Non I would say. In fact, in certain circumstances the technology we use today, has some fairly major drawbacks. For example, modern flat screen TV’s use less power, are much cleverer than their ancestors, give a sharper picture, but I have seen many of them wrecked by being hit by the plastic paddle of the new game consoles.
Not too surprising, it’s only a thin sheet of glass you need to crack to completely wreck them. If it was an ancient CRT display, well it’s evacuated so needs a fairly substantial curved glass front, and something less than a hammer would just bounce off. (Just as well, as an imploding CRT would spray glass all over the place)
Modern semiconductors can be destroyed by an electromagnetic pulse, such as an atomic bomb going off, or from a celestial event. Their old forerunners (valves) would simply flash over, then continue unharmed. Damaging electronics simply by touching them when you are not earthed, was unheard of prior to the advent of CMOS devices.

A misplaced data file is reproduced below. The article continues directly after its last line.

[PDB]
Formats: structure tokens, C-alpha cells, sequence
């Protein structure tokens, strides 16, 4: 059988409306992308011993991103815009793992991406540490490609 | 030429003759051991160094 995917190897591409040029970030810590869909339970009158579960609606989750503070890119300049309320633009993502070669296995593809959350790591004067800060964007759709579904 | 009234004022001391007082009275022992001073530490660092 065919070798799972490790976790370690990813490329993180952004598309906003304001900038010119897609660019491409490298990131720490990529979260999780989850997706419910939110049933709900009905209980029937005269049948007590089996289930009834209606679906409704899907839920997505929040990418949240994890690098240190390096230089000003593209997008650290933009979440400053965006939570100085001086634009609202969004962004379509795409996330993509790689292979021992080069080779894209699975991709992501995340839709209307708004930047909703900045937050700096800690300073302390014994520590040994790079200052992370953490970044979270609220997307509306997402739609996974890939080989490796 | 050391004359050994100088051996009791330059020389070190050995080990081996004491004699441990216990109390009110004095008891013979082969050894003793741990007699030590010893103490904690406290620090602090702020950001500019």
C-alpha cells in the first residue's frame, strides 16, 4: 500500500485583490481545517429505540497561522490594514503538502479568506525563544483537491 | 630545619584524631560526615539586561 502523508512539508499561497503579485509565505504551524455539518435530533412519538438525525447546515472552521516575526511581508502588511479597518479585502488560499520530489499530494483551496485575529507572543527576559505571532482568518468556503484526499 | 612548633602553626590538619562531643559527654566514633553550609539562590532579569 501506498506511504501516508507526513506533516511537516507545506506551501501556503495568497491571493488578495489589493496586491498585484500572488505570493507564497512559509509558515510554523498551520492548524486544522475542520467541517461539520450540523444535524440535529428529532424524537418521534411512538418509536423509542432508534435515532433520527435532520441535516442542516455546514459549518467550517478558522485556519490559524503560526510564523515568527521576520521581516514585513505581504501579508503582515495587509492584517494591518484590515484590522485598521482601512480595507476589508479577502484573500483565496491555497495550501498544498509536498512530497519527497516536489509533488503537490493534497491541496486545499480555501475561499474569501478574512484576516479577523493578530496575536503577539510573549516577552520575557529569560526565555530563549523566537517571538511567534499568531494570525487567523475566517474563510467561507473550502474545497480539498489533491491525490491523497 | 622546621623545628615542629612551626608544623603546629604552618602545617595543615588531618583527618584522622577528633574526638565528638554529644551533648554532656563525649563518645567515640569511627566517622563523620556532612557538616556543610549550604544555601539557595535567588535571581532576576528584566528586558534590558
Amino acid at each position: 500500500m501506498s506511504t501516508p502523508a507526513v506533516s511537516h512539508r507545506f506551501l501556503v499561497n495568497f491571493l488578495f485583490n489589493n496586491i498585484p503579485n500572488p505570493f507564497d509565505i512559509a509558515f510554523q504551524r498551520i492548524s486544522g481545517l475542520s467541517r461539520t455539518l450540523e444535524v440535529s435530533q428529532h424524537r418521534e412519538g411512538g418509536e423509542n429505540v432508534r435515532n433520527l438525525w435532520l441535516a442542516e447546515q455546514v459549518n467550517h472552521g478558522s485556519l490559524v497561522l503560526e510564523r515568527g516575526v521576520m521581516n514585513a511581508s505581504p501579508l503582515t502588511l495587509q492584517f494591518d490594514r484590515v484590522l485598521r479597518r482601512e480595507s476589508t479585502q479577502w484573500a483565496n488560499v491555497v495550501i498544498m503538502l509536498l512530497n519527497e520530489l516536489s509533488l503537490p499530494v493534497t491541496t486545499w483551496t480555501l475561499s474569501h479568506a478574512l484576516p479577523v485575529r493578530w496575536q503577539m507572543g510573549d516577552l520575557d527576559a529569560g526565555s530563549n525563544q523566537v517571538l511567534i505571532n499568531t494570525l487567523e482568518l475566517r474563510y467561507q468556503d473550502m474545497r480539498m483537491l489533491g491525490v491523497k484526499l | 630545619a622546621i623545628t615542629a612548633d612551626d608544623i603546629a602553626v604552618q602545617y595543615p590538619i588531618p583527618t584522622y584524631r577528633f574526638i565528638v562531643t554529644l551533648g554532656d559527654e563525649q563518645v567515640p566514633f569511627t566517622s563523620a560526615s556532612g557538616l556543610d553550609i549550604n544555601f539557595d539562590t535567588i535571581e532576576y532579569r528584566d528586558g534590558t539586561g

It really depends on your definition of an ‘advancement’ in technology.
I once had a car that had ‘sealed for life’ parts, requiring the complete replacement of the half shaft, CV joint, and dive splined shaft, simply because the bearing had packed up. £200 worth, for a £10 bearing.
While on the subject of cars, about 90% of breakdowns could be fixed at the roadside, with a screwdriver and a bit of knowledge. Today if the car stops, well, you are comprehensively screwed without a dazzling array of diagnostic equipment, and a computer.
Technology getting better? I figure the reverse is the case, it’s making stuff worse! :>)